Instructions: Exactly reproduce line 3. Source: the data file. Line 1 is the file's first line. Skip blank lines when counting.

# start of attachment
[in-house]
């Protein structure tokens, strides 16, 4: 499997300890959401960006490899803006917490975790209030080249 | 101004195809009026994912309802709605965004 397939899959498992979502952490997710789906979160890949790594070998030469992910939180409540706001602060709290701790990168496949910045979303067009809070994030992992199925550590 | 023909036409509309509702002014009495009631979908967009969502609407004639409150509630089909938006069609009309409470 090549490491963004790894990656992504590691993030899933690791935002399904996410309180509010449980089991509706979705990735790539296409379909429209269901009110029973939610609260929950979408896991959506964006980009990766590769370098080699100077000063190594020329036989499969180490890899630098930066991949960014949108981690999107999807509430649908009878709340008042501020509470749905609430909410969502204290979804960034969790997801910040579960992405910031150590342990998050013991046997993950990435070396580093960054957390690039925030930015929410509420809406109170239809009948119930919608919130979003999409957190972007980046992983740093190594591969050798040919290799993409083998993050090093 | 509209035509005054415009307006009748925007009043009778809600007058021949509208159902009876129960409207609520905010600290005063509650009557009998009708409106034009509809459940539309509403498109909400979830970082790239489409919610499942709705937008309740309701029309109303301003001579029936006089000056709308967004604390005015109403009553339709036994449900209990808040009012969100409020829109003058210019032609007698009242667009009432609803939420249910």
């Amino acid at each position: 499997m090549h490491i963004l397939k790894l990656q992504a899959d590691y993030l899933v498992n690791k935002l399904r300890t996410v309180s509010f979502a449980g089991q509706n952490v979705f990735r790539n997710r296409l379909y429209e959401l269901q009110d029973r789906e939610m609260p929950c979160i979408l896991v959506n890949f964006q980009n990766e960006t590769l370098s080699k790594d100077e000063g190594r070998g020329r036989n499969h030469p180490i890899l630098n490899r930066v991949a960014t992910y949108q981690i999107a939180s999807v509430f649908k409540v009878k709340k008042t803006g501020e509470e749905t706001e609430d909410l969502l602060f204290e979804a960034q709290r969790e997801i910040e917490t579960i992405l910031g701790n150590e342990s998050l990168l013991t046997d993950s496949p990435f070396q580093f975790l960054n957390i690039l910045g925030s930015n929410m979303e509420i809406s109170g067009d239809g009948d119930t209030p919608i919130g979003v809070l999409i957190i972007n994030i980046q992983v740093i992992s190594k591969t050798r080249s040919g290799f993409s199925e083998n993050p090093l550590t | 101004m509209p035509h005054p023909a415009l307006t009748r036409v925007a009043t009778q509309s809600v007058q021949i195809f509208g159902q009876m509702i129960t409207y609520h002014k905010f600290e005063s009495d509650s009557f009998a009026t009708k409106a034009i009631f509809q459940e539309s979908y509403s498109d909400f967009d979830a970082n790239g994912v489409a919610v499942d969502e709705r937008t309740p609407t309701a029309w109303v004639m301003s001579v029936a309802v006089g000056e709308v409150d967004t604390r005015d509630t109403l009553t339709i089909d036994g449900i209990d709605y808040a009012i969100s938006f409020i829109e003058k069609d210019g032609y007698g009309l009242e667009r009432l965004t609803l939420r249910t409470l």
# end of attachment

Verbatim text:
């Amino acid at each position: 499997m090549h490491i963004l397939k790894l990656q992504a899959d590691y993030l899933v498992n690791k935002l399904r300890t996410v309180s509010f979502a449980g089991q509706n952490v979705f990735r790539n997710r296409l379909y429209e959401l269901q009110d029973r789906e939610m609260p929950c979160i979408l896991v959506n890949f964006q980009n990766e960006t590769l370098s080699k790594d100077e000063g190594r070998g020329r036989n499969h030469p180490i890899l630098n490899r930066v991949a960014t992910y949108q981690i999107a939180s999807v509430f649908k409540v009878k709340k008042t803006g501020e509470e749905t706001e609430d909410l969502l602060f204290e979804a960034q709290r969790e997801i910040e917490t579960i992405l910031g701790n150590e342990s998050l990168l013991t046997d993950s496949p990435f070396q580093f975790l960054n957390i690039l910045g925030s930015n929410m979303e509420i809406s109170g067009d239809g009948d119930t209030p919608i919130g979003v809070l999409i957190i972007n994030i980046q992983v740093i992992s190594k591969t050798r080249s040919g290799f993409s199925e083998n993050p090093l550590t | 101004m509209p035509h005054p023909a415009l307006t009748r036409v925007a009043t009778q509309s809600v007058q021949i195809f509208g159902q009876m509702i129960t409207y609520h002014k905010f600290e005063s009495d509650s009557f009998a009026t009708k409106a034009i009631f509809q459940e539309s979908y509403s498109d909400f967009d979830a970082n790239g994912v489409a919610v499942d969502e709705r937008t309740p609407t309701a029309w109303v004639m301003s001579v029936a309802v006089g000056e709308v409150d967004t604390r005015d509630t109403l009553t339709i089909d036994g449900i209990d709605y808040a009012i969100s938006f409020i829109e003058k069609d210019g032609y007698g009309l009242e667009r009432l965004t609803l939420r249910t409470l």